Sweden's judiciary, which includes the Supreme Court, district courts, and a court of appeals, is independent. The government maintains effective control of the security and armed forces. No instances of human rights abuses by police were reported during the year. A series of highly publicized jail breaks in 2004 called into question the traditional leniency of the Swedish penal system.
The Swedish intelligence service reports that neo-Nazi activity is increasing in Sweden, which is one of the world's largest producers of racist and xenophobic Web sites. However, the movement's main political party, Sweden Democrats, won only 1.4 percent of the vote in the 2002 general election, not enough to win seats in the Riksdag. In December 2003, anti-Nazi demonstrators attempting to break up a neo-Nazi march clashed with police, resulting in 12 injuries. Anti-Semitic and anti-Muslim attacks are on the rise.
The first half of 2004 saw only 10 percent of refugees granted asylum in Sweden, a large drop-off from previous years and the result of stricter government policy toward refugees from Iraq and Bosnia-Herzegovina. Sweden is generally very welcoming of refugees, but its immigration policy has become more restrictive in recent years. In April, Swedish officials revealed that hundreds of asylum seekers were mutilating their fingerprints in order to avoid identification by EU officials, who use a union-wide database to store asylum seekers' fingerprints. If identified as having already attempted to secure asylum status in another EU country, asylum seekers may be expelled from Sweden.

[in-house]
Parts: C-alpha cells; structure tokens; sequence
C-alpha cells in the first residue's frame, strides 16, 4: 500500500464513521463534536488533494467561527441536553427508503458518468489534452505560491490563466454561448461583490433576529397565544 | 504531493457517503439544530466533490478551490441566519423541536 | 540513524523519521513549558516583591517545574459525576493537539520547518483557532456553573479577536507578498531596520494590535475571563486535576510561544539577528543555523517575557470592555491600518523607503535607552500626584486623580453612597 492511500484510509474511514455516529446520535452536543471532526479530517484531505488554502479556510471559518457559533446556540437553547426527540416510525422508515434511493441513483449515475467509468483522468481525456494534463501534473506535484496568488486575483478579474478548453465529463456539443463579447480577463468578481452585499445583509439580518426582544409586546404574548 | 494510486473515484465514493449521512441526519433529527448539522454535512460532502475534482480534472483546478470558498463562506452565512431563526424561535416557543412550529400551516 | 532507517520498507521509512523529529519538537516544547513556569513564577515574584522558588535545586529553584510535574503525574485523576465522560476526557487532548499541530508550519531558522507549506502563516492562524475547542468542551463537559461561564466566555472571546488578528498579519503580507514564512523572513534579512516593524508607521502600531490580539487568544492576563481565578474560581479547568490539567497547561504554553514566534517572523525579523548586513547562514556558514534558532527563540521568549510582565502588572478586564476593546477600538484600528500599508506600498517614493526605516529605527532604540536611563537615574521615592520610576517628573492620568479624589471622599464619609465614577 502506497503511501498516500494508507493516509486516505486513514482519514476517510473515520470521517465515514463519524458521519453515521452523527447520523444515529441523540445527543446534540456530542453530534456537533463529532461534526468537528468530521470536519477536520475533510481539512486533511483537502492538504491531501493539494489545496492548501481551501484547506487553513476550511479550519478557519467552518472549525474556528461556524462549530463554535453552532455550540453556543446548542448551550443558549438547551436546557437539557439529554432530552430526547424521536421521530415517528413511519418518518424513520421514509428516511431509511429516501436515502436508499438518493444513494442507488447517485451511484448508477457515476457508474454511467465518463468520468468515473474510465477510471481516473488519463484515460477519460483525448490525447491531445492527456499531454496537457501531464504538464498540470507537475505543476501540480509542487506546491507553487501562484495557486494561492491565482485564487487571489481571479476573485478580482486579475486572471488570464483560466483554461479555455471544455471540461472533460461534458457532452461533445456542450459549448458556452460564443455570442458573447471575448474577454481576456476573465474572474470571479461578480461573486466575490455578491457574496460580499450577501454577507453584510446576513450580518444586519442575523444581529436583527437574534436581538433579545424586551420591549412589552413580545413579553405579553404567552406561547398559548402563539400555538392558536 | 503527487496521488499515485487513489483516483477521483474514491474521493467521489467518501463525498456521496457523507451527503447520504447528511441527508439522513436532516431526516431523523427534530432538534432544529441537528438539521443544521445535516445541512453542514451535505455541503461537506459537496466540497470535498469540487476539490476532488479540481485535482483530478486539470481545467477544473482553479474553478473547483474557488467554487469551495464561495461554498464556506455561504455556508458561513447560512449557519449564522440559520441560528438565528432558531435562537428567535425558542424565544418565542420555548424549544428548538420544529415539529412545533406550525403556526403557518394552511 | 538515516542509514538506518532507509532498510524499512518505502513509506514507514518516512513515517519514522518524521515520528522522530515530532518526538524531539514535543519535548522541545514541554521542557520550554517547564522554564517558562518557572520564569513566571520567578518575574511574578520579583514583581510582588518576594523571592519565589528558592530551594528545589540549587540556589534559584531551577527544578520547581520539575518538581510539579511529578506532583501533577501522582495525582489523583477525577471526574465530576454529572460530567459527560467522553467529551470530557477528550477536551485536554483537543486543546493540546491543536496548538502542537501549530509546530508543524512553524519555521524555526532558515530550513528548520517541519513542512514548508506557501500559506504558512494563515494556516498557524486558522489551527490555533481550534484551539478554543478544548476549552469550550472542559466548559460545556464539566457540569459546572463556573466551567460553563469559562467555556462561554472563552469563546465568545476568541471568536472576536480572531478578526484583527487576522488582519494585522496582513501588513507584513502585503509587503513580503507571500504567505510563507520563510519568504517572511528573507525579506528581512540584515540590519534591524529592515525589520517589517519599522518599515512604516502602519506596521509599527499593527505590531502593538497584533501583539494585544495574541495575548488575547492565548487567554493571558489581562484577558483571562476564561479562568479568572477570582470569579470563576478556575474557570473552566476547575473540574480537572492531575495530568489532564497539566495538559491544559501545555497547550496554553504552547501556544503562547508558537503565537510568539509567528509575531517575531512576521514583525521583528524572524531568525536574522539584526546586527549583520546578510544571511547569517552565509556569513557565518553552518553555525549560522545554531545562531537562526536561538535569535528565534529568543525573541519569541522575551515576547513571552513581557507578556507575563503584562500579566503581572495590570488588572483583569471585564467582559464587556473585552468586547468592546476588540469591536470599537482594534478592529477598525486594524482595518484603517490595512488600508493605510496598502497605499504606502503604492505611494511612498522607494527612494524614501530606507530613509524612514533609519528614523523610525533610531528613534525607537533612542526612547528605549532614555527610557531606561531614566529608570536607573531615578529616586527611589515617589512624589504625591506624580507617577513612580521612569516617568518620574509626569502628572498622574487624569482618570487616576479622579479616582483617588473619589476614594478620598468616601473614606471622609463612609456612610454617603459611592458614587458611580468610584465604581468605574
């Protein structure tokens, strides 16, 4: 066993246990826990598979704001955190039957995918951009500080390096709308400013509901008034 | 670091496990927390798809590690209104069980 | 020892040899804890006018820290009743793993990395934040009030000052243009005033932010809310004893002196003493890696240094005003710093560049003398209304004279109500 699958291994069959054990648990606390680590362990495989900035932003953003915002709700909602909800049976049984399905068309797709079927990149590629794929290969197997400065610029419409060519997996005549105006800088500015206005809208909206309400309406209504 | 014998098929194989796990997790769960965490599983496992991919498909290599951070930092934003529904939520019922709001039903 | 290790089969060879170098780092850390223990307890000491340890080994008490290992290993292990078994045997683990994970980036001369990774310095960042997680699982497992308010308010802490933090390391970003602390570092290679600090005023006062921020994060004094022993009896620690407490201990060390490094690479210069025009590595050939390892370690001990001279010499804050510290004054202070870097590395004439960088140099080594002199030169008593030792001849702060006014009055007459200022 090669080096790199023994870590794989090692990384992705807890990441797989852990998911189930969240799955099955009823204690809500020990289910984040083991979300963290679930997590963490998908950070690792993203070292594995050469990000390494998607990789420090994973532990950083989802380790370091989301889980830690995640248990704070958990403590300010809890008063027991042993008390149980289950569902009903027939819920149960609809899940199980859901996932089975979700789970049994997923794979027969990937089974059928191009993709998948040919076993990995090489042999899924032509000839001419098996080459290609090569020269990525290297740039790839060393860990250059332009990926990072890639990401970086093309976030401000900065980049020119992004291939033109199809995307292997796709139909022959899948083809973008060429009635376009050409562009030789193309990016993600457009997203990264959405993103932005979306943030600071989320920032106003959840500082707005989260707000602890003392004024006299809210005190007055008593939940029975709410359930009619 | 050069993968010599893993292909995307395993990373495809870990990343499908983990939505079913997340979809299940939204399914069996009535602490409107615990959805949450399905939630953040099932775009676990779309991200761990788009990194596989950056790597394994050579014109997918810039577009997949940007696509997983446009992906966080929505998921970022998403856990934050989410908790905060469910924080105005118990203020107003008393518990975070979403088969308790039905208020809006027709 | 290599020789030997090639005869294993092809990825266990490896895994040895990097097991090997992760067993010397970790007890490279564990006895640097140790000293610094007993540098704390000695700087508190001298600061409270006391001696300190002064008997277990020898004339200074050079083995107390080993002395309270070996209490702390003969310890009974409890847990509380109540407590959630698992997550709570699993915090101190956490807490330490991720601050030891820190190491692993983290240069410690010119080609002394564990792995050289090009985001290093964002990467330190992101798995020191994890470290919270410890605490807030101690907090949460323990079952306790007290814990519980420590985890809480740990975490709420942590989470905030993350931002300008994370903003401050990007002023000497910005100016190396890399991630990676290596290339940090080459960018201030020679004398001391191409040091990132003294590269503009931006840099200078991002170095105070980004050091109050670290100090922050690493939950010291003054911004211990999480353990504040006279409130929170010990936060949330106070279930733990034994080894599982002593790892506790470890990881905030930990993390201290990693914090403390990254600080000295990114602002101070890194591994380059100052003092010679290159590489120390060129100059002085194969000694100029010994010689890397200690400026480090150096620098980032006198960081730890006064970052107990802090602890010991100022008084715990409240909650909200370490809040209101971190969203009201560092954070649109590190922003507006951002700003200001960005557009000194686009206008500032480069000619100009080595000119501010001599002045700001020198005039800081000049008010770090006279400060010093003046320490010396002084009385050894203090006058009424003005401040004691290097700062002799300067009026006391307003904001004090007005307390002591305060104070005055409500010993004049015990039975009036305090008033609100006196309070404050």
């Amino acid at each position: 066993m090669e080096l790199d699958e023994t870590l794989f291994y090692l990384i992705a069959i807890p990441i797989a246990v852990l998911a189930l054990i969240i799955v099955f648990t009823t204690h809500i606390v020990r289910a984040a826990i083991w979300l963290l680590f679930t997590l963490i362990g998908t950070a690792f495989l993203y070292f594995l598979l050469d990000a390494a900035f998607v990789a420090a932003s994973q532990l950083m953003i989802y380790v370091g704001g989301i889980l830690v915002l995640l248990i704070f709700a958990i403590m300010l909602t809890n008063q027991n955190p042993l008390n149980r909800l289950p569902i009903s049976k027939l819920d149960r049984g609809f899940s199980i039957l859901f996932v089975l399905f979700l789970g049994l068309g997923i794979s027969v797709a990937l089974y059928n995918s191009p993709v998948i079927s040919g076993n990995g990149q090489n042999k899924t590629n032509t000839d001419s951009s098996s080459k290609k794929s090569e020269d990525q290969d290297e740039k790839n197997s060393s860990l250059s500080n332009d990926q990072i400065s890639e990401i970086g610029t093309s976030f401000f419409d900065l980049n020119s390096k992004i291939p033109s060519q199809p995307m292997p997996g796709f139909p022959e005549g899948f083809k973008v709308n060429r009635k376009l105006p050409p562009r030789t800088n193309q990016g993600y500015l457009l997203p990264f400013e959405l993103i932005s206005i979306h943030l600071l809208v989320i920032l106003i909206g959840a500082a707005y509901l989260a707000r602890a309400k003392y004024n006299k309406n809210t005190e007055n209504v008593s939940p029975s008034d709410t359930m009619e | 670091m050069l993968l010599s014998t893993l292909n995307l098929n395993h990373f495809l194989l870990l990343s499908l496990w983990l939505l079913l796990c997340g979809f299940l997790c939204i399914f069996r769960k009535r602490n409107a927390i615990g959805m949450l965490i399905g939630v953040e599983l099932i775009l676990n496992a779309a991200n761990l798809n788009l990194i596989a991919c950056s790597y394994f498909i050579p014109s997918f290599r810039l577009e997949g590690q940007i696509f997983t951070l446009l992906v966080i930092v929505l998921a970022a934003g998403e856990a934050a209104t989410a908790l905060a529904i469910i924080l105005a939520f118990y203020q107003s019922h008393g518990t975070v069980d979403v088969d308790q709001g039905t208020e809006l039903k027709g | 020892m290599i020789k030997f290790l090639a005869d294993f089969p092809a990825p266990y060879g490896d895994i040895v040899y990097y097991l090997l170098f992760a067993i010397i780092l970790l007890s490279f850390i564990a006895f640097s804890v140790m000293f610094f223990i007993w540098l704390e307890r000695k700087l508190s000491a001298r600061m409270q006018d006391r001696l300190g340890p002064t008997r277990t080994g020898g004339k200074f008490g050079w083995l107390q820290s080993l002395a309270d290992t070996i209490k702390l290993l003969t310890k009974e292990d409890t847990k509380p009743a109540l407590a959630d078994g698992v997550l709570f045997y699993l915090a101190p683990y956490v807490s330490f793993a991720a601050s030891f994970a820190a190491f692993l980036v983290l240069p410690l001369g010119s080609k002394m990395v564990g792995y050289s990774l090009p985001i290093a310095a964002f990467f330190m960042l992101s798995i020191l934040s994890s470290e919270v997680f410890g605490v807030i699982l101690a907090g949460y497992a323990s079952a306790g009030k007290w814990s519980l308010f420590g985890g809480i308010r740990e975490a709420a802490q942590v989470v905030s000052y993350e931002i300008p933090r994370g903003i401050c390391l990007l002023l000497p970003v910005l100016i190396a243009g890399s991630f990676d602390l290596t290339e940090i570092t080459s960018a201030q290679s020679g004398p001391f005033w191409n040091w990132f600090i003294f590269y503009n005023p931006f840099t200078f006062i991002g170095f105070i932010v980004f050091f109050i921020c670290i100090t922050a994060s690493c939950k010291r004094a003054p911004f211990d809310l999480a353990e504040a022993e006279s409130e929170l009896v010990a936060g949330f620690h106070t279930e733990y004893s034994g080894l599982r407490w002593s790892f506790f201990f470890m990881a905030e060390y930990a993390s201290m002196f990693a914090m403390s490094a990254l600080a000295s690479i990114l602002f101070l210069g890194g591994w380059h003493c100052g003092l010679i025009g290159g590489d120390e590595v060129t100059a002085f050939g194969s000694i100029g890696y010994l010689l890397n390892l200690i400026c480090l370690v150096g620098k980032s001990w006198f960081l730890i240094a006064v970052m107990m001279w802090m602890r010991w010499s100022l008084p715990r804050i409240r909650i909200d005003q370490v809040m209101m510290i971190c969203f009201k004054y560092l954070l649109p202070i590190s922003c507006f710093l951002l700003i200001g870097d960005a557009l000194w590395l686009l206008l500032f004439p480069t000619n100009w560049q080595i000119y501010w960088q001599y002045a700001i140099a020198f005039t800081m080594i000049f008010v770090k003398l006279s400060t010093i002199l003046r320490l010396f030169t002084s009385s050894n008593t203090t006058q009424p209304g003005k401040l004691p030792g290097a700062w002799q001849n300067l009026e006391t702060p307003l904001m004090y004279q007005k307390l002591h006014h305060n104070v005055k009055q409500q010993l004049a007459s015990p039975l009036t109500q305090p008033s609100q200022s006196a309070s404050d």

Despite the support of the ruling Social Democrats, in April the Riksdag rejected a proposal to temporarily maintain work permit requirements for nationals from the 10 new EU countries. The proposal aimed to head off an influx of workers from the new EU countries, and was opposed by a diverse coalition of the Left Party, the Green Party, the Center Party, and the Christian Democrats.
Sweden is a leader in gender equality. At 45 percent, the proportion of females in the Riksdag is the highest of any parliament in the world, and half of all government ministers are women. Although 79 percent of women work outside the home, women still make only 70 percent of men's wages in the public sector and 76 percent in the private sector. Prime Minister Persson has announced that the government will tighten already strict laws on gender equality if the gap remains in two years. Women are underrepresented on company boards as well, and the government has threatened to introduce quotas if this does not change. Trafficking in women and children to and through Sweden from other countries is a problem, which the government is taking significant steps to deal with.
In April, the Riksdag established a commission to consider replacing the current law permitting same-sex civil unions with one allowing gay marriage. Sweden gave formal recognition to adoption by gay couples for the first time in February 2003; however, no foreign adoption agencies have agreed to send children to gay households.